omega-3, fish oils, EPA, DHA, peroxidation, triglycerides, cholesterol, brain phospholipids, animal studyhttp://www.ncbi.nlm.nih.gov/pubmed/19961266View this and related abstracts via PubMed here
1925Harris et al 2009 - Towards establishing dietary reference intakes for EPA and DHATowards establishing dietary reference intakes for eicosapentaenoic and docosahexaenoic acidsOmega-3 dietary recommended intakesHarris WS, Mozaffarian D, Lefevre M, Toner CD, Colombo J, Cunnane SC, Holden JM, Klurfeld DM, Morris MC, Whelan J.01/04/2009J Nutr. 139(4):804S-19S. Epub 2009 Feb 25.
There is considerable interest in the impact of (n-3) long-chain PUFA in mitigating the morbidity and mortality caused by chronic diseases.
In 2002, the Institute of Medicine concluded that insufficient data were available to define Dietary Reference Intakes (DRI) for eicosapentaenoic acid (EPA) or docosahexaenoic acid (DHA), noting only that EPA and DHA could contribute up to 10% toward meeting the Adequate Intake for alpha-linolenic acid.
Since then, substantial new evidence has emerged supporting the need to reassess this recommendation. Therefore, the Technical Committee on Dietary Lipids of the International Life Sciences Institute North America sponsored a workshop on 4-5 June 2008 to consider whether the body of evidence specific to the major chronic diseases in the United States--coronary heart disease (CHD), cancer, and cognitive decline--had evolved sufficiently to justify reconsideration of DRI for EPA+DHA.
The workshop participants arrived at these conclusions:
1) consistent evidence from multiple research paradigms demonstrates a clear, inverse relation between EPA+DHA intake and risk of fatal (and possibly nonfatal) CHD, providing evidence that supports a nutritionally achievable DRI for EPA+DHA between 250 and 500 mg/d;
2) because of the demonstrated low conversion from dietary ALA, protective tissue levels of EPA+DHA can be achieved only through direct consumption of these fatty acids;
3) evidence of beneficial effects of EPA+DHA on cognitive decline are emerging but are not yet sufficient to support an intake level different from that needed to achieve CHD risk reduction;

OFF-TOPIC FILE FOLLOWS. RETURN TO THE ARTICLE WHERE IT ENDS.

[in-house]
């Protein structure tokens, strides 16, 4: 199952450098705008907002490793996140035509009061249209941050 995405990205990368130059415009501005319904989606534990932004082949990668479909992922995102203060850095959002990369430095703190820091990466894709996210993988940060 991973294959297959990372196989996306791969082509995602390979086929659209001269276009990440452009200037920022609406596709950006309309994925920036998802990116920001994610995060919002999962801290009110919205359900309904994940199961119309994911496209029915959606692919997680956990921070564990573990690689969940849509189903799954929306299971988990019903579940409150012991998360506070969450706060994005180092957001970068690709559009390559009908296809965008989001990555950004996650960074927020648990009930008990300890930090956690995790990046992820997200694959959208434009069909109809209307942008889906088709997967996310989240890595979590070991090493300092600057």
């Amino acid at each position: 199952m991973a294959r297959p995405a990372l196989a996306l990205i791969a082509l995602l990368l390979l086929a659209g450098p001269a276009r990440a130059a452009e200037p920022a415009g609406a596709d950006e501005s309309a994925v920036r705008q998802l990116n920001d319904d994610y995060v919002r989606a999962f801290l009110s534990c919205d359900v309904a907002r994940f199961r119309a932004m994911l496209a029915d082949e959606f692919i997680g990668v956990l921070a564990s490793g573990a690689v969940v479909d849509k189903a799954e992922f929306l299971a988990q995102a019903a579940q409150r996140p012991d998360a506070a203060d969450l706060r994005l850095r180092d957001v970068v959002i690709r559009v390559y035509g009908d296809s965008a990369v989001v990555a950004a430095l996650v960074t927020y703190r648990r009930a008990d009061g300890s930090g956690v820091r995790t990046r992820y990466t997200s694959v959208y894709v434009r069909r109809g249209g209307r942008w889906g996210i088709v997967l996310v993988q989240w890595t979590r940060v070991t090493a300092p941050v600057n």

4) EPA+DHA do not appear to reduce risk for cancer; and
5) there is no evidence that intakes of EPA+DHA in these recommended ranges are harmful.
omega-3, HUFA, EPA, DHA, dietary recommended intakes, human studies, review, Free full texthttp://www.ncbi.nlm.nih.gov/pubmed/19244379View this and related abstracts via PubMed here. Free full text of this article is available online.
1293Potter et al 2009 - Alternative treatments in pediatric bipolar disorder.Alternative treatments in pediatric bipolar disorder.Alternative treatments in pediatric bipolar disorder.Potter M, Moses A, Wozniak J.01/04/2009Child Adolesc Psychiatr Clin N Am.18(2):483-514, xi
There has been growing interest in the use of complementary and alternative treatments in pediatric bipolar disorder (BPD). There are limited data, however, regarding the safety and efficacy of these treatments. This article discusses select complementary and alternative treatments that have been considered for use in pediatric BPD and/or depression, including omega-3-fatty acids, inositol, St. John's wort, SAMe, melatonin, lecithin, and acupuncture. Background information, reference to available adult and pediatric data, proposed mechanisms of action, dosing, side effects, and precautions of these treatments are included. Across the board, more research is necessary and warranted regarding the long-term safety and efficacy of available complementary and alternative treatments for the management of pediatric BPD.
omega-3, bipolar disorder, children, treatment, reviewhttp://www.ncbi.nlm.nih.gov/pubmed/19264275?ordinalpos=4&itool=EntrezSystem2.PEntrez.Pubmed.Pubmed_ResultsPanel.Pubmed_DefaultReportPanel.Pubmed_RVDocSumView this and related abstracts via PubMed here
1291Riediger et al 2009 - A systemic review of the roles of n-3 fatty acids in health and diseaseA systemic review of the roles of n-3 fatty acids in health and diseaseA systemic review of the roles of n-3 fatty acids in health and diseaseRiediger ND, Othman RA, Suh M, Moghadasian MH.01/04/2009J Am Diet Assoc. 109(4)668-79
Attention to the role of n-3 long-chain fatty acids in human health and disease has been continuously increased during recent decades. Many clinical and epidemiologic studies have shown positive roles for n-3 fatty acids in infant development; cancer; cardiovascular diseases; and more recently, in various mental illnesses, including depression, attention-deficit hyperactivity disorder, and dementia. These fatty acids are known to have pleiotropic effects, including effects against inflammation, platelet aggregation, hypertension, and hyperlipidemia. These beneficial effects may be mediated through several distinct mechanisms, including alterations in cell membrane composition and function, gene expression, or eicosanoid production. A number of authorities have recently recommended increases in intakes of n-3 fatty acids by the general population. To comply with this recommendation a variety of food products, most notably eggs, yogurt, milk, and spreads have been enriched with these fatty acids. Ongoing research will further determine the tissue distribution, biological effects, cost-effectiveness, and consumer acceptability of such enriched products. Furthermore, additional controlled clinical trials are needed to document whether long-term consumption or supplementation with eicosapentaenoic acid/docosahexaenoic acid or the plant-derived counterpart (alpha-linolenic acid) results in better quality of life.